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Resilience in veterinary students and the predictive role of mindfulness and Self-compassion

McArthur, M., Mansfield, C., Matthew, S., Zaki, S., Brand, C., Andrews, J. and Hazel, S. (2017) Resilience in veterinary students and the predictive role of mindfulness and Self-compassion. Journal of Veterinary Medical Education, 44 (1). pp. 106-115.

Link to Published Version: http://dx.doi.org/10.3138/jvme.0116-027R1
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Abstract

Resilience is a dynamic and multifaceted process in which individuals draw on personal and contextual resources. In difficult situations, resilient people use specific strategies to learn from the situation without being overcome by it. As stressors are inherent to veterinary work, including long work hours, ethical dilemmas, and challenging interactions with clients, resilience is an important component of professional quality of life. However, while resilience in other health professionals has received attention, it has received little in the veterinary field. In this cross-sectional study, veterinary students from six veterinary schools in Australia completed an online survey, with 193 responses (23%). Very few veterinary students (6%) reached the threshold to be considered highly resilient using the Brief Resilience Scale, and approximately one third classified as having low levels of resilience. In the final linear multiple regression model, predictors of resilience included nonjudgmental and nonreactive mindfulness (Five Facet Mindfulness Questionnaire) and self-compassion (Neff Self-Compassion Scale). Students with higher nonjudgmental and nonreactive mindfulness and self-compassion had higher resilience scores. These findings indicate that fostering these qualities of mindfulness and self-compassion may be aligned with strengthening veterinary student resilience. Importantly, if the factors that help veterinary students develop a capacity for resilience can be identified, intervention programs can be targeted to educate future veterinary professionals with a high quality of life, both professional and personal.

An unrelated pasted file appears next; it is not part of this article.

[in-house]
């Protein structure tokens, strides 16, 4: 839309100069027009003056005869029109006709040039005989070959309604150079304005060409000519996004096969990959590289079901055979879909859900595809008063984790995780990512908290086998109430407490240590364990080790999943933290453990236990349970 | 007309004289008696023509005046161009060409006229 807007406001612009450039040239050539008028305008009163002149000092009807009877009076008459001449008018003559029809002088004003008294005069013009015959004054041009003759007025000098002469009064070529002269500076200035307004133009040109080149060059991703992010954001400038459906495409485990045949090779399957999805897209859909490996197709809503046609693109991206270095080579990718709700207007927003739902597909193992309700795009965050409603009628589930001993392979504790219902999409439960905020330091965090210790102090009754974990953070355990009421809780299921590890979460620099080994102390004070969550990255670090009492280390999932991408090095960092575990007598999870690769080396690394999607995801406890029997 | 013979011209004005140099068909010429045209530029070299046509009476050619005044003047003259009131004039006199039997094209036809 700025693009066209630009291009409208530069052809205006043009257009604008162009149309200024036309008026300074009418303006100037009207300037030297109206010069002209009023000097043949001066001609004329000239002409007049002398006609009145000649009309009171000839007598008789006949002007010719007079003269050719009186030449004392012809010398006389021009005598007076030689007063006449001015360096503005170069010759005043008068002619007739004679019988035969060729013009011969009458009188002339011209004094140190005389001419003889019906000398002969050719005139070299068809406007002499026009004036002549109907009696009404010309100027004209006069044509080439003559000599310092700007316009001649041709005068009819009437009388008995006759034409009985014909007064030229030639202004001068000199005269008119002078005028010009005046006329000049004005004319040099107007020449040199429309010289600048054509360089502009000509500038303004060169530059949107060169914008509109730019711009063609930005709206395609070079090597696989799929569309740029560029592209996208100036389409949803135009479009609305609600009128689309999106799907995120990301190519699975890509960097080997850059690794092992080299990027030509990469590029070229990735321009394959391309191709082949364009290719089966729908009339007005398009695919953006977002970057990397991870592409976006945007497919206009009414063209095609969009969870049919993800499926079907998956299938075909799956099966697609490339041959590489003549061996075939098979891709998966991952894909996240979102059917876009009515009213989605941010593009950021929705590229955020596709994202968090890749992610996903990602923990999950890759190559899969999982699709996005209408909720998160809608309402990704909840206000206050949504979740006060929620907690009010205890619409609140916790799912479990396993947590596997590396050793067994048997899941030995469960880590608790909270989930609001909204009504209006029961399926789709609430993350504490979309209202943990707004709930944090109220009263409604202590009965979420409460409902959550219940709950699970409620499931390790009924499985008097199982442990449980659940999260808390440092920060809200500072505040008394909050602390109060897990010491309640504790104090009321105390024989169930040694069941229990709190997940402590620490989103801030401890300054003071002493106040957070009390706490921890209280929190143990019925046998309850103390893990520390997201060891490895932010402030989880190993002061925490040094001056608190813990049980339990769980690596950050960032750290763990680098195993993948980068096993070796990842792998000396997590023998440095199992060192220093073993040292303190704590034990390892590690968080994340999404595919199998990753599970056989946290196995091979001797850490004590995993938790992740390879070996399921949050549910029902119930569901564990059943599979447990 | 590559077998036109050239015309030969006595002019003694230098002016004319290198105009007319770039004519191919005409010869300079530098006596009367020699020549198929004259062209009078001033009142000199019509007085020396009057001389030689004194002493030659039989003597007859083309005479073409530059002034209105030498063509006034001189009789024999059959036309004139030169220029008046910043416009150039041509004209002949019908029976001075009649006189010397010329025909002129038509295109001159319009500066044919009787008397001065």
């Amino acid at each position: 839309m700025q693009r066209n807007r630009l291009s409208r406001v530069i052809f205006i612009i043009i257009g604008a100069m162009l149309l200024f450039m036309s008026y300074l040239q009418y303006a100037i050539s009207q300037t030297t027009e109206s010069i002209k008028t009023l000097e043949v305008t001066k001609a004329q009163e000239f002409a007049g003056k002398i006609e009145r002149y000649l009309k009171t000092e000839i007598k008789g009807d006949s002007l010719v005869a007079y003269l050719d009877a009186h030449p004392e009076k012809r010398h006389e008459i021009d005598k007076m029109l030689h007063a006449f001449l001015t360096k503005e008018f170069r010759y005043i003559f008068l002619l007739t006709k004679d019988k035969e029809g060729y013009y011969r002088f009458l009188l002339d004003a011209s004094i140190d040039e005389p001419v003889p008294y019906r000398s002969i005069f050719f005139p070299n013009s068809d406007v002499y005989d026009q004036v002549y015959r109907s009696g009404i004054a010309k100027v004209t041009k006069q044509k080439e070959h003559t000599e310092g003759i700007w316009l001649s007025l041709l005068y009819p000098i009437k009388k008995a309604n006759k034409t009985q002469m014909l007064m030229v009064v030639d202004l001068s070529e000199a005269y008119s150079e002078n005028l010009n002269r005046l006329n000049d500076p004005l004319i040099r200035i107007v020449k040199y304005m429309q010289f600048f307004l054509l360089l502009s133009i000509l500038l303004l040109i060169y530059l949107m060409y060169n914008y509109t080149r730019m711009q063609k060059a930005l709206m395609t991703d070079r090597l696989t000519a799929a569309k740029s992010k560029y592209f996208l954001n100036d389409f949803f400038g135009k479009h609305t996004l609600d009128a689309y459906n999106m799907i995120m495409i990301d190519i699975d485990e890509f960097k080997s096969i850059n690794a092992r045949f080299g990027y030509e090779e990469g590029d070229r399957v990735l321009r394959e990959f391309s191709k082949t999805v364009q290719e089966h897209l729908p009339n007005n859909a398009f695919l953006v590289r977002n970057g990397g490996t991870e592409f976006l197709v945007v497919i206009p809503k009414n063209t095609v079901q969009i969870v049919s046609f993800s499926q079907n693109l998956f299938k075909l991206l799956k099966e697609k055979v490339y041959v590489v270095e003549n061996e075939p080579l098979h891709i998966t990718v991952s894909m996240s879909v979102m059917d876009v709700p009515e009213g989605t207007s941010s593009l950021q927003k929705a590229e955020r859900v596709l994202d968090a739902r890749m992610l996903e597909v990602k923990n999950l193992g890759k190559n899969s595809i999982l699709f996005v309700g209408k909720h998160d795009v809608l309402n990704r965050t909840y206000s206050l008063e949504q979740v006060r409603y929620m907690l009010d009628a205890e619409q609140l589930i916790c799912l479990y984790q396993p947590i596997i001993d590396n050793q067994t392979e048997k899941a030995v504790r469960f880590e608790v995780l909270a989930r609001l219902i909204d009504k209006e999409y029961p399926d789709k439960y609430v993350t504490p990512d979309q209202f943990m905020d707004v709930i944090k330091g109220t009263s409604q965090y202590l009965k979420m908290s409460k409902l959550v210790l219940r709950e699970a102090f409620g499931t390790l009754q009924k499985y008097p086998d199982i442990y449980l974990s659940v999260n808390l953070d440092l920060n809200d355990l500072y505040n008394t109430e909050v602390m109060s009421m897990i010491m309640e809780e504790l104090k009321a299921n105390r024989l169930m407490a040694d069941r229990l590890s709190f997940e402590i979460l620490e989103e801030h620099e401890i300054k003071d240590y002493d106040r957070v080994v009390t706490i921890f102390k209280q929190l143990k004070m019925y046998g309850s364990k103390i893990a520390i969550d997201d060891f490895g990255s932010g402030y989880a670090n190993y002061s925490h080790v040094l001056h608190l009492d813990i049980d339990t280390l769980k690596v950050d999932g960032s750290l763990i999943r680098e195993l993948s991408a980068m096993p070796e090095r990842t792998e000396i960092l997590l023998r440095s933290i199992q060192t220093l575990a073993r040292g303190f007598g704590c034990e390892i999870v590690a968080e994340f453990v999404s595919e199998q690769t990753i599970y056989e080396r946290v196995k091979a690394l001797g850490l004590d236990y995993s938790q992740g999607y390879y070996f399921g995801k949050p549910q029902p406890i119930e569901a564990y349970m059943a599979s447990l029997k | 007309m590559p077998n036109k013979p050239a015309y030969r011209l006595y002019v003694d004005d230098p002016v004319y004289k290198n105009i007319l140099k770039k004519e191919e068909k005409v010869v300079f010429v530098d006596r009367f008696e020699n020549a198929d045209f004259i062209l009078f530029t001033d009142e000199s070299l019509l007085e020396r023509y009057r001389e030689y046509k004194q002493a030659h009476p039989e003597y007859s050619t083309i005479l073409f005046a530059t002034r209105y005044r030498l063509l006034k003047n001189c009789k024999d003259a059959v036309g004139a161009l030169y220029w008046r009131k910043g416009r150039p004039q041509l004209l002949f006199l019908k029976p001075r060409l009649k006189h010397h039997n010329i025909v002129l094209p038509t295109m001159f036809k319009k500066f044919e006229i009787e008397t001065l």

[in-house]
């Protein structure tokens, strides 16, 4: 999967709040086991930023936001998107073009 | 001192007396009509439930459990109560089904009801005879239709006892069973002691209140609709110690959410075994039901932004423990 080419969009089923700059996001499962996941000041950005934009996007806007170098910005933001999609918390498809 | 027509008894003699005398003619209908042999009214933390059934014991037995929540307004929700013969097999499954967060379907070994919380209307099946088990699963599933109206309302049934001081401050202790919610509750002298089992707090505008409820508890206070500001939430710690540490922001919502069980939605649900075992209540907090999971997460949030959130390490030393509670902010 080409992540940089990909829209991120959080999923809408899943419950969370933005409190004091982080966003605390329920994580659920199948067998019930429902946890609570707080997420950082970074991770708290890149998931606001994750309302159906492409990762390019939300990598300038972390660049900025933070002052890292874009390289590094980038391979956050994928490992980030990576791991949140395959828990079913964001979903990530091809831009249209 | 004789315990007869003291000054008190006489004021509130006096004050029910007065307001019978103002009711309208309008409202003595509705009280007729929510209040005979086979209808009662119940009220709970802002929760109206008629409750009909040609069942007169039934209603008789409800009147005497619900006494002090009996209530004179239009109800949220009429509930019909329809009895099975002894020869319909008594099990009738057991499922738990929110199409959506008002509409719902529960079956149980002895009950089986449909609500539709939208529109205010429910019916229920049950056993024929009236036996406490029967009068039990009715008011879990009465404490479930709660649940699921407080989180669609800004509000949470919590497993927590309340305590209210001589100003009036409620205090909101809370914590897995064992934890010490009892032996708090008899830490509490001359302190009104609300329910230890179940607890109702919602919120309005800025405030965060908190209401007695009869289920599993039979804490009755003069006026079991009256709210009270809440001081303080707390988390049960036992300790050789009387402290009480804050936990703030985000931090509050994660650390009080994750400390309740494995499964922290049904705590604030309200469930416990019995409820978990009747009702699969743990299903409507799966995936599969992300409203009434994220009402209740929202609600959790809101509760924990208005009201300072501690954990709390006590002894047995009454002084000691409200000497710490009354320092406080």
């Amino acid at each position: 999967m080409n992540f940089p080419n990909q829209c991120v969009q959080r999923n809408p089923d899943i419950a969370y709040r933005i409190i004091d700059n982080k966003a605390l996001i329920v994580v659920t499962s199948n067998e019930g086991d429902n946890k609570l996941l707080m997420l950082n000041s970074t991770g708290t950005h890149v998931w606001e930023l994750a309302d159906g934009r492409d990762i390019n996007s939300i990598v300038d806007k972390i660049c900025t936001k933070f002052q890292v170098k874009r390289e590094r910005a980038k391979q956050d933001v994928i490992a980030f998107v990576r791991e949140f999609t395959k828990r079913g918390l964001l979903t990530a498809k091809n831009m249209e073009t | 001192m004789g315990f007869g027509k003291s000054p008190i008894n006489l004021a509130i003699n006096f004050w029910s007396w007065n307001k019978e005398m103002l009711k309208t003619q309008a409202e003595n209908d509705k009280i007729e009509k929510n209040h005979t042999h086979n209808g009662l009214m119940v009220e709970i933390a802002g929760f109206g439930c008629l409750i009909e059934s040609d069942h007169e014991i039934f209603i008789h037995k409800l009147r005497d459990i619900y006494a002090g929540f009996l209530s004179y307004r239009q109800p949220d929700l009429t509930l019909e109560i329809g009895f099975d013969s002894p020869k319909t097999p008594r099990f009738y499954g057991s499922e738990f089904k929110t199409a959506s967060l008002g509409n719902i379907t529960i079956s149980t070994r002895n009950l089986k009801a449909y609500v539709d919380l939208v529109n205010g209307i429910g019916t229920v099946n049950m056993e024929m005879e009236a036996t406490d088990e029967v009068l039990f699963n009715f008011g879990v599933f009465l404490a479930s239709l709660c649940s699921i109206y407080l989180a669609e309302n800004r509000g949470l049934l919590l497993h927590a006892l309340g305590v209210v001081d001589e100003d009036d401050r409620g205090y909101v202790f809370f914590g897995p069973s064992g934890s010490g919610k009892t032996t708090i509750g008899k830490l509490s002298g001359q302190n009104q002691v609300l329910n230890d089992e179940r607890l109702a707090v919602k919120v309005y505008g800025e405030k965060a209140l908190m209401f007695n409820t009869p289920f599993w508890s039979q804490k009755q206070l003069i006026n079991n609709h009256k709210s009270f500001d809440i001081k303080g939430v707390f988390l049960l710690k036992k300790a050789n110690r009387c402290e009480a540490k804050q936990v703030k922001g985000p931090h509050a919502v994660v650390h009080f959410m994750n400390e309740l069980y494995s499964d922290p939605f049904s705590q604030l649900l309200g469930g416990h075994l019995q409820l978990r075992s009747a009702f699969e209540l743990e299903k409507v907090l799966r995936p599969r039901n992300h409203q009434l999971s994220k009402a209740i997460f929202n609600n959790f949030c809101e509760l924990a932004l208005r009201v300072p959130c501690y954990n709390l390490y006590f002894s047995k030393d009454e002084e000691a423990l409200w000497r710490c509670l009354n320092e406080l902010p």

Publication Type: Journal Article
Murdoch Affiliation: School of Education
Publisher: Association of American Veterinary Medical Colleges
URI: http://researchrepository.murdoch.edu.au/id/eprint/36269
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